The idea that knowledge/information can be represented in terms of distributed representations through information physics theories can easily be generalized to the recognition of scale-free knowledge spread throughout the entire universe (including human knowledge). Human thinking uses a neural network for thinking, and therefore largely works with distributed rather than local representations, although it can organize a "virtual logical machine operating with types and relationships between them" on a neural network, i.e., the brain can slowly and with errors function as a classical logical computer.

The human brain poorly functions with formal/mathematical/strict/symbolic representations of knowledge and facts; its computations are probabilistic and require verification. Animal brains can hardly work with symbolic/sign-based/local representations; skill in working with signs is precisely what sets humans and animals apart.

Modern machine learning and artificial intelligence systems use principles similar to the functioning of the human brain. Today, knowledge is understood not only as formal/strict mathematical models. Combining formal, "scientific" knowledge work methods with "informal" intuitive methods in neural networks (artificial or natural - it doesn't matter for the human brain) represents a scientific and technical frontier, which we will not touch upon in our course. In any case, we can greatly reduce errors in informal probabilistic reasoning by simply giving more time for calculations. This is currently a hot topic in research on large language models - can we seek an answer to a slightly modified question several times to get a more reliable and error-free answer? Yes, we can!^{[1]}.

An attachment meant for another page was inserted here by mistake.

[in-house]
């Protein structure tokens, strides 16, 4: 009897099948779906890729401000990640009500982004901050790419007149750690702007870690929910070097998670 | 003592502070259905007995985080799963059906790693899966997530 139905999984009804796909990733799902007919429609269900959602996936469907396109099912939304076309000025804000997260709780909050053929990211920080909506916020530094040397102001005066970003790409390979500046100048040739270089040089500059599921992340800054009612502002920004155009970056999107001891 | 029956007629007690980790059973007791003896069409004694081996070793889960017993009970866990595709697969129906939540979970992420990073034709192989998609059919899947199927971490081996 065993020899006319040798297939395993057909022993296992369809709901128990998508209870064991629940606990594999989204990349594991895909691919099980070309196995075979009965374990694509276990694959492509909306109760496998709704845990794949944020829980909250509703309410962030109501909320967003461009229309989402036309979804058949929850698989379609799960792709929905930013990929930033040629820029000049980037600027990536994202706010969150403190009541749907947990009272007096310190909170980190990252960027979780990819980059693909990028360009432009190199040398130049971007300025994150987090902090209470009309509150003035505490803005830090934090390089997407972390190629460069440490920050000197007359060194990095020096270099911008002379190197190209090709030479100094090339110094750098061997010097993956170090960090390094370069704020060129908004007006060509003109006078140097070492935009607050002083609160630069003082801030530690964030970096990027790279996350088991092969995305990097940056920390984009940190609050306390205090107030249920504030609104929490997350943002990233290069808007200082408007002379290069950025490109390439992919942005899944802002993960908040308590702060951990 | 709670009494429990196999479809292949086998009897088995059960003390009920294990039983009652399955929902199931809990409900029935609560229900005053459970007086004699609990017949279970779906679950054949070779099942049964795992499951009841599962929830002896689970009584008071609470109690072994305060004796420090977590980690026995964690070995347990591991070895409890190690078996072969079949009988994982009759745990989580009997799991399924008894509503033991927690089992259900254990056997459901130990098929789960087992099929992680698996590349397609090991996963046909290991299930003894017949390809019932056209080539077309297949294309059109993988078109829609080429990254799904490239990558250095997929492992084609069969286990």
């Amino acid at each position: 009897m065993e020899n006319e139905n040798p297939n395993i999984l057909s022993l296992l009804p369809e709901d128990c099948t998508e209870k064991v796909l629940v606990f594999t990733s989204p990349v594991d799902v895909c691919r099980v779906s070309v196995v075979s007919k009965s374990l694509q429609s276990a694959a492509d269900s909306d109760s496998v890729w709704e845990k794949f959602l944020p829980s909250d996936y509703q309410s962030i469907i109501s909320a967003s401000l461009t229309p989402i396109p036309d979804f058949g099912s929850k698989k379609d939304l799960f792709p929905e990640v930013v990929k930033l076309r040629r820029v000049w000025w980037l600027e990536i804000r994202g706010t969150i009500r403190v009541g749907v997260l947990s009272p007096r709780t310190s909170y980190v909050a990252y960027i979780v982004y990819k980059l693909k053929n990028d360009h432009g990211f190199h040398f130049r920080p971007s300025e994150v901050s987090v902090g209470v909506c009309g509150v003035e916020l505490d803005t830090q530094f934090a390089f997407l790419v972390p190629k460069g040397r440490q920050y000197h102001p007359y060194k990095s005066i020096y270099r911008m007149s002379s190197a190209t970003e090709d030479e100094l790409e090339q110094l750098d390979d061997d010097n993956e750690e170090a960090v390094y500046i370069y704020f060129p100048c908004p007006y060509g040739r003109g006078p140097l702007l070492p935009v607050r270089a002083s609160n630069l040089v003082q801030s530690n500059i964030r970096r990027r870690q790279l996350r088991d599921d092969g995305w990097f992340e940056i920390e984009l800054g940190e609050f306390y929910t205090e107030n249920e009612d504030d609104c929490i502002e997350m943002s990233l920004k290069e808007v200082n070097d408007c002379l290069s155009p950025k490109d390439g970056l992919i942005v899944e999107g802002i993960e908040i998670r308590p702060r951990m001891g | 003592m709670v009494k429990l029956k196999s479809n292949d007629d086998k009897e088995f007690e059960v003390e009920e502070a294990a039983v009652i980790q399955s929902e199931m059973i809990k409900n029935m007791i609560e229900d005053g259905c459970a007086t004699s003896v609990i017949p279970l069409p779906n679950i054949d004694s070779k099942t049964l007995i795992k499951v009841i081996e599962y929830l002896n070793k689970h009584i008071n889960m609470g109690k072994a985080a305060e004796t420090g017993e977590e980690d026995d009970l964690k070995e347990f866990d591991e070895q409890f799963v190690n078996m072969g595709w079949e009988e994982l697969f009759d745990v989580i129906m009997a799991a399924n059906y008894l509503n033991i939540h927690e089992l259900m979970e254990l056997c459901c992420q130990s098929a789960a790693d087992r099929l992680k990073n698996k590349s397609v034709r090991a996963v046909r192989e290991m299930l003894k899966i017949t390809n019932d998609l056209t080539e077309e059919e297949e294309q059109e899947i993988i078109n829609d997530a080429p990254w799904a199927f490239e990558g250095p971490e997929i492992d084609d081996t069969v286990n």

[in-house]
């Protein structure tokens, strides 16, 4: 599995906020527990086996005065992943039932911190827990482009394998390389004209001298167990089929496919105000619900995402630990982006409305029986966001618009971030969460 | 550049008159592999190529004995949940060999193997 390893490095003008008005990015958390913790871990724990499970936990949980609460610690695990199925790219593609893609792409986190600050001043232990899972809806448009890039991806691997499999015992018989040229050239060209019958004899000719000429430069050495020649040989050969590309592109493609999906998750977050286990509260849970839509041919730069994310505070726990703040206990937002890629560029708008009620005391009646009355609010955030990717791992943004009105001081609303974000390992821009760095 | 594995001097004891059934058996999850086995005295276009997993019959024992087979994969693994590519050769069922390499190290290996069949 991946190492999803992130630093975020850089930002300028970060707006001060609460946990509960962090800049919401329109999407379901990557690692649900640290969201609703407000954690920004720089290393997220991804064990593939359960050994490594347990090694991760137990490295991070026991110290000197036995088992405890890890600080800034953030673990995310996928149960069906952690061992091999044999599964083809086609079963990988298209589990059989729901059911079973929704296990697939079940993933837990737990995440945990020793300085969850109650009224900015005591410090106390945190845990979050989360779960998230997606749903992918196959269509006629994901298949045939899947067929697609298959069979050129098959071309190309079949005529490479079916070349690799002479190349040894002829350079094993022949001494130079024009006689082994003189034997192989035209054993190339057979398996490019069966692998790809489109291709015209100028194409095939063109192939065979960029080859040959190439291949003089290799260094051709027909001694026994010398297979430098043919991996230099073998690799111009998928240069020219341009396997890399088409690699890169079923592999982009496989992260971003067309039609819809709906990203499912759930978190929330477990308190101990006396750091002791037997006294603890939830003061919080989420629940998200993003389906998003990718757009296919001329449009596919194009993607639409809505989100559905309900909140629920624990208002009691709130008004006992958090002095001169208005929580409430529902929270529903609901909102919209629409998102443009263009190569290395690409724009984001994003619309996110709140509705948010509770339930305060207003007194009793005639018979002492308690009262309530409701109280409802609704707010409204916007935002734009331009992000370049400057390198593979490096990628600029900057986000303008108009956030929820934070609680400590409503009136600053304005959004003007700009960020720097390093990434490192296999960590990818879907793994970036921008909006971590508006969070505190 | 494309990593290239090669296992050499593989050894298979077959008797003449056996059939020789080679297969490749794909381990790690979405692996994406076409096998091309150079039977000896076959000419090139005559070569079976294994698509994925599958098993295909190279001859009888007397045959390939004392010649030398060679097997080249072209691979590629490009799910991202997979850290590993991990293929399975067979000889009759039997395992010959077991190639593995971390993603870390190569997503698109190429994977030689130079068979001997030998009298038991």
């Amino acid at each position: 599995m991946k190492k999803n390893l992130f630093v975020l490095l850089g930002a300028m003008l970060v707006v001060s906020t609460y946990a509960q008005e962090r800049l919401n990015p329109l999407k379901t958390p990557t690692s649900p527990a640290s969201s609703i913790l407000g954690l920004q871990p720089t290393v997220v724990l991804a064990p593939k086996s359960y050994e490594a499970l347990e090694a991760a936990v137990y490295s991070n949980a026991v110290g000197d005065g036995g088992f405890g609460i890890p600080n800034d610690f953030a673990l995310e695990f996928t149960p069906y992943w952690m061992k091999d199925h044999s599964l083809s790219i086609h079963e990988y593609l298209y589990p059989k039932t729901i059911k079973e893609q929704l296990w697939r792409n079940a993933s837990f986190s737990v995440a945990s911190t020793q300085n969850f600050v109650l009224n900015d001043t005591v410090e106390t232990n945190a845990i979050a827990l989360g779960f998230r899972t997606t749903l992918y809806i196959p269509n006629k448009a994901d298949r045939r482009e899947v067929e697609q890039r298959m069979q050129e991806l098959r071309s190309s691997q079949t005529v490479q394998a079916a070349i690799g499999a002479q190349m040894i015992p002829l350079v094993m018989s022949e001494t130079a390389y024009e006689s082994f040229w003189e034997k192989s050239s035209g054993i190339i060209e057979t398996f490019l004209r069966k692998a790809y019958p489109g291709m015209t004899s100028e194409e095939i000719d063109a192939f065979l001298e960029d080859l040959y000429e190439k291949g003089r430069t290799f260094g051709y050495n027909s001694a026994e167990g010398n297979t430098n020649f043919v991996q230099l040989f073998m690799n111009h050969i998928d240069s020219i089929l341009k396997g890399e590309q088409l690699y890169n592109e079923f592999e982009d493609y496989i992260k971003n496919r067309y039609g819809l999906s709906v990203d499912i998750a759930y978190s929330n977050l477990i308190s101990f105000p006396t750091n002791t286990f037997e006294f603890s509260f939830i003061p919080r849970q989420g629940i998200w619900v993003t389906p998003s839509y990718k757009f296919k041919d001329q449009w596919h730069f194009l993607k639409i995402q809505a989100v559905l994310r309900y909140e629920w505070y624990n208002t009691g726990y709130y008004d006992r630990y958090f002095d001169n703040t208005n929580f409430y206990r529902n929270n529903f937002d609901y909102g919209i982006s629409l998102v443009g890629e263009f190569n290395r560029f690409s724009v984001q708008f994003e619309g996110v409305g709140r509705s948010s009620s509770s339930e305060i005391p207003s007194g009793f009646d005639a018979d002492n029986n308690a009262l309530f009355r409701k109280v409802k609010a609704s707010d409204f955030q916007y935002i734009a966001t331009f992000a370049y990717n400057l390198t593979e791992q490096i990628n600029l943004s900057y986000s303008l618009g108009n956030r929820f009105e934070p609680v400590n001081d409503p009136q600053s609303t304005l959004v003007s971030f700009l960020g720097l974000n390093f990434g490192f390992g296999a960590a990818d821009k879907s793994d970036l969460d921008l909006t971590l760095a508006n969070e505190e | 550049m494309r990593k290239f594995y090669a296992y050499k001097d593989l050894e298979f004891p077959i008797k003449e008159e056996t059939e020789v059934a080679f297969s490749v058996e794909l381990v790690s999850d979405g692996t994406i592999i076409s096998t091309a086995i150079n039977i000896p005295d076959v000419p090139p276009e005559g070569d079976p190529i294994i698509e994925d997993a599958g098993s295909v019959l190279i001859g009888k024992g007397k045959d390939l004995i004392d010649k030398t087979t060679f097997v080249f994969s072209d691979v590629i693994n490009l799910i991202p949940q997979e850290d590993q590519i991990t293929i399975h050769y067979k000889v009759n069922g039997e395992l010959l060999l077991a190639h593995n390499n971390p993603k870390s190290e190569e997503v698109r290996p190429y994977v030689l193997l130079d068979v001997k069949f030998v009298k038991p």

Daniel Kahneman claims^{[2]} that humans have two modes of thinking: fast, low-cost intuitive S1, and slow, high-cost conscious S2, which comes into play when problems arise using "fast" intuitive thinking. S2 represents the ability to engage in sequential acts of S1 thinking and thus the possibility of logical sequential step-by-step thinking.

In fact, there is a whole spectrum of thinking from intuitive informal through probabilistic (with some estimates of these Bayesian or quantum-like probabilities from various sources of a priori evidence and experimental data) to classic formal based on mathematical logic. Here the scheme by Prapion Medvedeva is illustrated, illustrating this full spectrum (all this was explained in the "Modeling and coherence" course):

Usually, intuitive hunches at the "sensory" level are pulled out as explicitly formulated heuristics, and heuristics are tested by criticism: by logic (including Bayesian probability logic or quantum-like logic). If the hunches are confirmed, formal slow thinking S2 about a certain type of problems can then be trained (in the process of solving a multitude of tasks) so that it becomes automatic and "intuitive" S1, requiring no special mental effort, and the solution to this class of problems moves from the part of the spectrum with "deliberation" and "directed attention" to the area of fast intuitive without particular involvement of the expensive resource of concentration. Physicists develop "physical intuition", mathematicians develop "mathematical intuition", systems thinkers develop "system intuition". The brain is plastic, the neural network of the brain is well trained (and recently these "intuitive" reasonings began to be gradually transmitted to neural networks in computers).

With a description of options for automatic query selection, Jason Wei intuition https://arxiv.org/abs/2311.16452 Jason Wei https://twitter.com/_jasonwei/status/1729585618311950445 ↩︎

Daniel Kahneman, "Thinking, Fast and Slow", https://en.wikipedia.org/wiki/Thinking, Fast and Slow ↩︎